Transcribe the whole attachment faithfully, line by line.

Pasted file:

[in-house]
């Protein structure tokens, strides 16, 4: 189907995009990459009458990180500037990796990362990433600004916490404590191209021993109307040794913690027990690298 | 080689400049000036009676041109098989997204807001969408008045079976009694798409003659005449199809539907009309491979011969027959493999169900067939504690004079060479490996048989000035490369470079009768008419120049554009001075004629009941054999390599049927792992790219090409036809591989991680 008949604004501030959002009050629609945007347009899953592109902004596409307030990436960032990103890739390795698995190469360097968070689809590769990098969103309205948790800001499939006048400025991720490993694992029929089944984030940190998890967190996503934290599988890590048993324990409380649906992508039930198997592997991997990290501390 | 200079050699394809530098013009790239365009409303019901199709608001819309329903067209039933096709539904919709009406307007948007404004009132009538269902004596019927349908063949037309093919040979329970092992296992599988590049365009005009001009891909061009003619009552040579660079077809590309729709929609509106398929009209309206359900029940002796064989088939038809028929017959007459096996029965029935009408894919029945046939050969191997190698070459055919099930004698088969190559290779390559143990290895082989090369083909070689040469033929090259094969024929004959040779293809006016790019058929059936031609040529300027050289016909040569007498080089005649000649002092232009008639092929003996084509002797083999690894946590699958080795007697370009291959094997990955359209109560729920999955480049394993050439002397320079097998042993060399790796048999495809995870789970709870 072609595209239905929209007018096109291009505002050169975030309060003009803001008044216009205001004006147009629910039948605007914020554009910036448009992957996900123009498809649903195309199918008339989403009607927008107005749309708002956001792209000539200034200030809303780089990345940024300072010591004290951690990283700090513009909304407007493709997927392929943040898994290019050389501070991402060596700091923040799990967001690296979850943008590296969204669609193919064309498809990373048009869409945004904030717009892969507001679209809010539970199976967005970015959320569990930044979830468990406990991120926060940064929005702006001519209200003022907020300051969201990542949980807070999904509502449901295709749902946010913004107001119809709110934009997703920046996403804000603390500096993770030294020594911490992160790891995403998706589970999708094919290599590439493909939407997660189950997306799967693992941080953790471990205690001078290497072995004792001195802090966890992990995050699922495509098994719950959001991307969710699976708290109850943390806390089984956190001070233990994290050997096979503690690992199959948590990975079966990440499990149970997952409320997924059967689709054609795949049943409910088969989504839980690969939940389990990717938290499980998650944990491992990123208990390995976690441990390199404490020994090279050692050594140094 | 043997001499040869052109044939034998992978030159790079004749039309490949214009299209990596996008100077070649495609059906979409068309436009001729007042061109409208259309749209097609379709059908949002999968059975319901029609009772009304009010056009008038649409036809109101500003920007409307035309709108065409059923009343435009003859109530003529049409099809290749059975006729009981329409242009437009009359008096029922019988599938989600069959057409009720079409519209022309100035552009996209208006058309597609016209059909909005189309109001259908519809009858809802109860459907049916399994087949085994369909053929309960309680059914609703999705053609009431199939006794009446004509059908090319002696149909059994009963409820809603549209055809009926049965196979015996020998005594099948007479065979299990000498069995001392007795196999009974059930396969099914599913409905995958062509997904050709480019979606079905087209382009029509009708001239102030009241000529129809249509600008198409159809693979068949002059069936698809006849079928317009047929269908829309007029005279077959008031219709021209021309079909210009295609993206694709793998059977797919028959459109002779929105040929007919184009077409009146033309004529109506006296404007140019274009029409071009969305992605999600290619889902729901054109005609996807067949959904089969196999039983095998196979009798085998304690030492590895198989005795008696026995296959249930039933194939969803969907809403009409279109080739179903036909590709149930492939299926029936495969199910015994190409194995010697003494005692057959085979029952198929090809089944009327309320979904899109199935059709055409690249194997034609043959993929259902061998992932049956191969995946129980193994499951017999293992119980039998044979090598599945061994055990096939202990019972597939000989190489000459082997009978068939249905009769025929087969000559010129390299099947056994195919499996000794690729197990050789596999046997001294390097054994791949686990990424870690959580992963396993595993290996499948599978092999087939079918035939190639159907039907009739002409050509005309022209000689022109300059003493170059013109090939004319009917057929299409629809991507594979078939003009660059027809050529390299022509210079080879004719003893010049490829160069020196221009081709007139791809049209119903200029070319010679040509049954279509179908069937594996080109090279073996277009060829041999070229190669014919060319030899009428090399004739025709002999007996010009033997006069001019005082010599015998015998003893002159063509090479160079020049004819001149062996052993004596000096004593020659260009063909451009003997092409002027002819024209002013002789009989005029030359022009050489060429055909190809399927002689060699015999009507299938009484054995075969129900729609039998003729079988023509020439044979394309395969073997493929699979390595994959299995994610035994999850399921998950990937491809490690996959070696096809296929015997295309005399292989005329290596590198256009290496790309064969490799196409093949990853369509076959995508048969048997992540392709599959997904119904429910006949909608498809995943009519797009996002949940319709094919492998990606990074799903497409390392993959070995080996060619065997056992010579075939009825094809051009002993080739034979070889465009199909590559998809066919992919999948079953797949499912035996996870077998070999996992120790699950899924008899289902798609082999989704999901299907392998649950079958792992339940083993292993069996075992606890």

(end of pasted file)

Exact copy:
[in-house]
């Protein structure tokens, strides 16, 4: 189907995009990459009458990180500037990796990362990433600004916490404590191209021993109307040794913690027990690298 | 080689400049000036009676041109098989997204807001969408008045079976009694798409003659005449199809539907009309491979011969027959493999169900067939504690004079060479490996048989000035490369470079009768008419120049554009001075004629009941054999390599049927792992790219090409036809591989991680 008949604004501030959002009050629609945007347009899953592109902004596409307030990436960032990103890739390795698995190469360097968070689809590769990098969103309205948790800001499939006048400025991720490993694992029929089944984030940190998890967190996503934290599988890590048993324990409380649906992508039930198997592997991997990290501390 | 200079050699394809530098013009790239365009409303019901199709608001819309329903067209039933096709539904919709009406307007948007404004009132009538269902004596019927349908063949037309093919040979329970092992296992599988590049365009005009001009891909061009003619009552040579660079077809590309729709929609509106398929009209309206359900029940002796064989088939038809028929017959007459096996029965029935009408894919029945046939050969191997190698070459055919099930004698088969190559290779390559143990290895082989090369083909070689040469033929090259094969024929004959040779293809006016790019058929059936031609040529300027050289016909040569007498080089005649000649002092232009008639092929003996084509002797083999690894946590699958080795007697370009291959094997990955359209109560729920999955480049394993050439002397320079097998042993060399790796048999495809995870789970709870 072609595209239905929209007018096109291009505002050169975030309060003009803001008044216009205001004006147009629910039948605007914020554009910036448009992957996900123009498809649903195309199918008339989403009607927008107005749309708002956001792209000539200034200030809303780089990345940024300072010591004290951690990283700090513009909304407007493709997927392929943040898994290019050389501070991402060596700091923040799990967001690296979850943008590296969204669609193919064309498809990373048009869409945004904030717009892969507001679209809010539970199976967005970015959320569990930044979830468990406990991120926060940064929005702006001519209200003022907020300051969201990542949980807070999904509502449901295709749902946010913004107001119809709110934009997703920046996403804000603390500096993770030294020594911490992160790891995403998706589970999708094919290599590439493909939407997660189950997306799967693992941080953790471990205690001078290497072995004792001195802090966890992990995050699922495509098994719950959001991307969710699976708290109850943390806390089984956190001070233990994290050997096979503690690992199959948590990975079966990440499990149970997952409320997924059967689709054609795949049943409910088969989504839980690969939940389990990717938290499980998650944990491992990123208990390995976690441990390199404490020994090279050692050594140094 | 043997001499040869052109044939034998992978030159790079004749039309490949214009299209990596996008100077070649495609059906979409068309436009001729007042061109409208259309749209097609379709059908949002999968059975319901029609009772009304009010056009008038649409036809109101500003920007409307035309709108065409059923009343435009003859109530003529049409099809290749059975006729009981329409242009437009009359008096029922019988599938989600069959057409009720079409519209022309100035552009996209208006058309597609016209059909909005189309109001259908519809009858809802109860459907049916399994087949085994369909053929309960309680059914609703999705053609009431199939006794009446004509059908090319002696149909059994009963409820809603549209055809009926049965196979015996020998005594099948007479065979299990000498069995001392007795196999009974059930396969099914599913409905995958062509997904050709480019979606079905087209382009029509009708001239102030009241000529129809249509600008198409159809693979068949002059069936698809006849079928317009047929269908829309007029005279077959008031219709021209021309079909210009295609993206694709793998059977797919028959459109002779929105040929007919184009077409009146033309004529109506006296404007140019274009029409071009969305992605999600290619889902729901054109005609996807067949959904089969196999039983095998196979009798085998304690030492590895198989005795008696026995296959249930039933194939969803969907809403009409279109080739179903036909590709149930492939299926029936495969199910015994190409194995010697003494005692057959085979029952198929090809089944009327309320979904899109199935059709055409690249194997034609043959993929259902061998992932049956191969995946129980193994499951017999293992119980039998044979090598599945061994055990096939202990019972597939000989190489000459082997009978068939249905009769025929087969000559010129390299099947056994195919499996000794690729197990050789596999046997001294390097054994791949686990990424870690959580992963396993595993290996499948599978092999087939079918035939190639159907039907009739002409050509005309022209000689022109300059003493170059013109090939004319009917057929299409629809991507594979078939003009660059027809050529390299022509210079080879004719003893010049490829160069020196221009081709007139791809049209119903200029070319010679040509049954279509179908069937594996080109090279073996277009060829041999070229190669014919060319030899009428090399004739025709002999007996010009033997006069001019005082010599015998015998003893002159063509090479160079020049004819001149062996052993004596000096004593020659260009063909451009003997092409002027002819024209002013002789009989005029030359022009050489060429055909190809399927002689060699015999009507299938009484054995075969129900729609039998003729079988023509020439044979394309395969073997493929699979390595994959299995994610035994999850399921998950990937491809490690996959070696096809296929015997295309005399292989005329290596590198256009290496790309064969490799196409093949990853369509076959995508048969048997992540392709599959997904119904429910006949909608498809995943009519797009996002949940319709094919492998990606990074799903497409390392993959070995080996060619065997056992010579075939009825094809051009002993080739034979070889465009199909590559998809066919992919999948079953797949499912035996996870077998070999996992120790699950899924008899289902798609082999989704999901299907392998649950079958792992339940083993292993069996075992606890």